Animalia > Chordata > Actinopterygii > Beloniformes > Belonidae > Strongylura > Strongylura marina

Strongylura marina (Atlantic needlefish; Swordfish; Silvery gar; Silver gar; Sea pike; Saltwater gar; Northern needlefish; Harvest pike; Green gar; Garfish; Bluebone; Billfish; Agujon)

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Wikipedia Abstract

Strongylura marina, known commonly as the Atlantic needlefish, is a common demersal needlefish species common in marinas and other areas with minimal current. Its extremely long jaw and body set this fish apart from other predators. Atlantic needlefish are found from Maine to Brazil and have been known to venture into freshwater for short periods.
View Wikipedia Record: Strongylura marina


Adult Length [1]  3.641 feet (111 cm)
Brood Dispersal [1]  In the open
Brood Egg Substrate [1]  Phytophils
Brood Guarder [1]  No
Litter Size [1]  1,000
Maximum Longevity [1]  4 years
Diet [2]  Omnivore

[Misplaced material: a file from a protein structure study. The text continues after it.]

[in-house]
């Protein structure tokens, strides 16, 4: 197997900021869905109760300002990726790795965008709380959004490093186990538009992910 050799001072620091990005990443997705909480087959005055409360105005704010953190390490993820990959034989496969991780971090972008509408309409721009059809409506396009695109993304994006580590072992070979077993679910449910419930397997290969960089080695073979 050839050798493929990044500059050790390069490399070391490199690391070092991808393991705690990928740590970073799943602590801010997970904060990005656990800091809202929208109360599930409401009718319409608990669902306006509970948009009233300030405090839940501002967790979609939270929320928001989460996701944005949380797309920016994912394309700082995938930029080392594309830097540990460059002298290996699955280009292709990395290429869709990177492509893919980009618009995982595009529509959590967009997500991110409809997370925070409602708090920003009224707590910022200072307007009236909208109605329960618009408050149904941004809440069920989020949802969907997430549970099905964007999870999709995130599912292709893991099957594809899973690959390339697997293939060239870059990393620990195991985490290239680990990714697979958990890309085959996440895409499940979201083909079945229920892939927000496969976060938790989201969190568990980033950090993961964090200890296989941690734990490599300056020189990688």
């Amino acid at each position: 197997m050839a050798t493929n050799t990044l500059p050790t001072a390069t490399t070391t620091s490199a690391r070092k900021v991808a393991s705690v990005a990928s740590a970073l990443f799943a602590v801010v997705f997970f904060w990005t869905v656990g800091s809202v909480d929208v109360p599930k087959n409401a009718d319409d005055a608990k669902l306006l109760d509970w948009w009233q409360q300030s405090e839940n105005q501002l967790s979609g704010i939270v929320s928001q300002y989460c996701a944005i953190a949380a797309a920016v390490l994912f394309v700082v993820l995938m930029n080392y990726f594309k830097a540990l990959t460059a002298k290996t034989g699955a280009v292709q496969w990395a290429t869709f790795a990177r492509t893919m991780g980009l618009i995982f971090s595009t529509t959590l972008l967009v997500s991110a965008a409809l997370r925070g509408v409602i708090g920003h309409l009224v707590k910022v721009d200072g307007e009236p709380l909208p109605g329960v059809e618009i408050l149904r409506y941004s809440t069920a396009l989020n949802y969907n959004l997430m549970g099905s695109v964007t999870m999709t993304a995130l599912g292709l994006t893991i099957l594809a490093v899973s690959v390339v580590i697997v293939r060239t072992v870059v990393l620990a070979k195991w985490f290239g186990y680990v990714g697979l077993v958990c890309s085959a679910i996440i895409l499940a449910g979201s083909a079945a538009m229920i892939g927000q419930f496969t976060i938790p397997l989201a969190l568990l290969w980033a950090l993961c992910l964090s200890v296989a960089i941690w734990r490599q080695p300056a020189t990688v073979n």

Female Maturity [1]  1 year

Protected Areas

Prey / Diet

Anchoa mitchilli (Bay anchovy)[3]
Leptochelia rapax[3]



Parasitized by 
Allopyragraphorus marinae[4]
Ancyrocephalus parvus[4]
Neoechinorhynchus rostratus[4]
Nudaciraxine gracilis[4]
Pomphorhynchus lucyi[4]

Institutions (Zoos, etc.)

Institution Infraspecies / Breed 
Florida Aquarium
National Aquarium in Baltimore Inc

Range Map


Western Atlantic: Maine, USA and northern Gulf of Mexico to Brazil. Absent from the Bahamas and Antilles (Ref. 3129).;

External References



Attributes / relations provided by
1Frimpong, E.A., and P. L. Angermeier. 2009. FishTraits: a database of ecological and life-history traits of freshwater fishes of the United States. Fisheries 34:487-495.
2Myers, P., R. Espinosa, C. S. Parr, T. Jones, G. S. Hammond, and T. A. Dewey. 2006. The Animal Diversity Web (online). Accessed February 01, 2010 at
3Jorrit H. Poelen, James D. Simons and Chris J. Mungall. (2014). Global Biotic Interactions: An open infrastructure to share and analyze species-interaction datasets. Ecological Informatics.
4Gibson, D. I., Bray, R. A., & Harris, E. A. (Compilers) (2005). Host-Parasite Database of the Natural History Museum, London
Abstract provided by DBpedia licensed under a Creative Commons License